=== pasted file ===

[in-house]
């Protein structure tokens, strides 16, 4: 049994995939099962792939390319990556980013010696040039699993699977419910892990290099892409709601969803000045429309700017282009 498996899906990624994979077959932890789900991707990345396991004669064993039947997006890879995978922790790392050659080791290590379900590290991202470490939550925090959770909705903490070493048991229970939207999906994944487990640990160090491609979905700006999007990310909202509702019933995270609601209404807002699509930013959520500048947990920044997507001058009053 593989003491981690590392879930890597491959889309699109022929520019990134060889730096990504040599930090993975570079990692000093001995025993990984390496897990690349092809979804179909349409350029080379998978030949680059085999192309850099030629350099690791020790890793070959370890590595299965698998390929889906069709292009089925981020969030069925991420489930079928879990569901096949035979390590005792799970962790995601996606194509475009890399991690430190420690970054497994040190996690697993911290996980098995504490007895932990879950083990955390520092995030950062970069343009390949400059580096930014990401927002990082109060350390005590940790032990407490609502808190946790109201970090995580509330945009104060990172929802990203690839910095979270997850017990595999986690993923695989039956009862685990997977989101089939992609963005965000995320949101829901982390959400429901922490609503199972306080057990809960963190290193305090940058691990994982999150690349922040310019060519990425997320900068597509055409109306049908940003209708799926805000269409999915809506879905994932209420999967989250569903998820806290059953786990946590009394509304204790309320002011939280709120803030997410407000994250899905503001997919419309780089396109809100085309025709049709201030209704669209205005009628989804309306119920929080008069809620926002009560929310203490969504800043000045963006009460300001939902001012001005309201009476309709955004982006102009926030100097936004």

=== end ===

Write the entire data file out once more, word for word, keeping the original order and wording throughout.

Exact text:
[in-house]
């Protein structure tokens, strides 16, 4: 049994995939099962792939390319990556980013010696040039699993699977419910892990290099892409709601969803000045429309700017282009 498996899906990624994979077959932890789900991707990345396991004669064993039947997006890879995978922790790392050659080791290590379900590290991202470490939550925090959770909705903490070493048991229970939207999906994944487990640990160090491609979905700006999007990310909202509702019933995270609601209404807002699509930013959520500048947990920044997507001058009053 593989003491981690590392879930890597491959889309699109022929520019990134060889730096990504040599930090993975570079990692000093001995025993990984390496897990690349092809979804179909349409350029080379998978030949680059085999192309850099030629350099690791020790890793070959370890590595299965698998390929889906069709292009089925981020969030069925991420489930079928879990569901096949035979390590005792799970962790995601996606194509475009890399991690430190420690970054497994040190996690697993911290996980098995504490007895932990879950083990955390520092995030950062970069343009390949400059580096930014990401927002990082109060350390005590940790032990407490609502808190946790109201970090995580509330945009104060990172929802990203690839910095979270997850017990595999986690993923695989039956009862685990997977989101089939992609963005965000995320949101829901982390959400429901922490609503199972306080057990809960963190290193305090940058691990994982999150690349922040310019060519990425997320900068597509055409109306049908940003209708799926805000269409999915809506879905994932209420999967989250569903998820806290059953786990946590009394509304204790309320002011939280709120803030997410407000994250899905503001997919419309780089396109809100085309025709049709201030209704669209205005009628989804309306119920929080008069809620926002009560929310203490969504800043000045963006009460300001939902001012001005309201009476309709955004982006102009926030100097936004």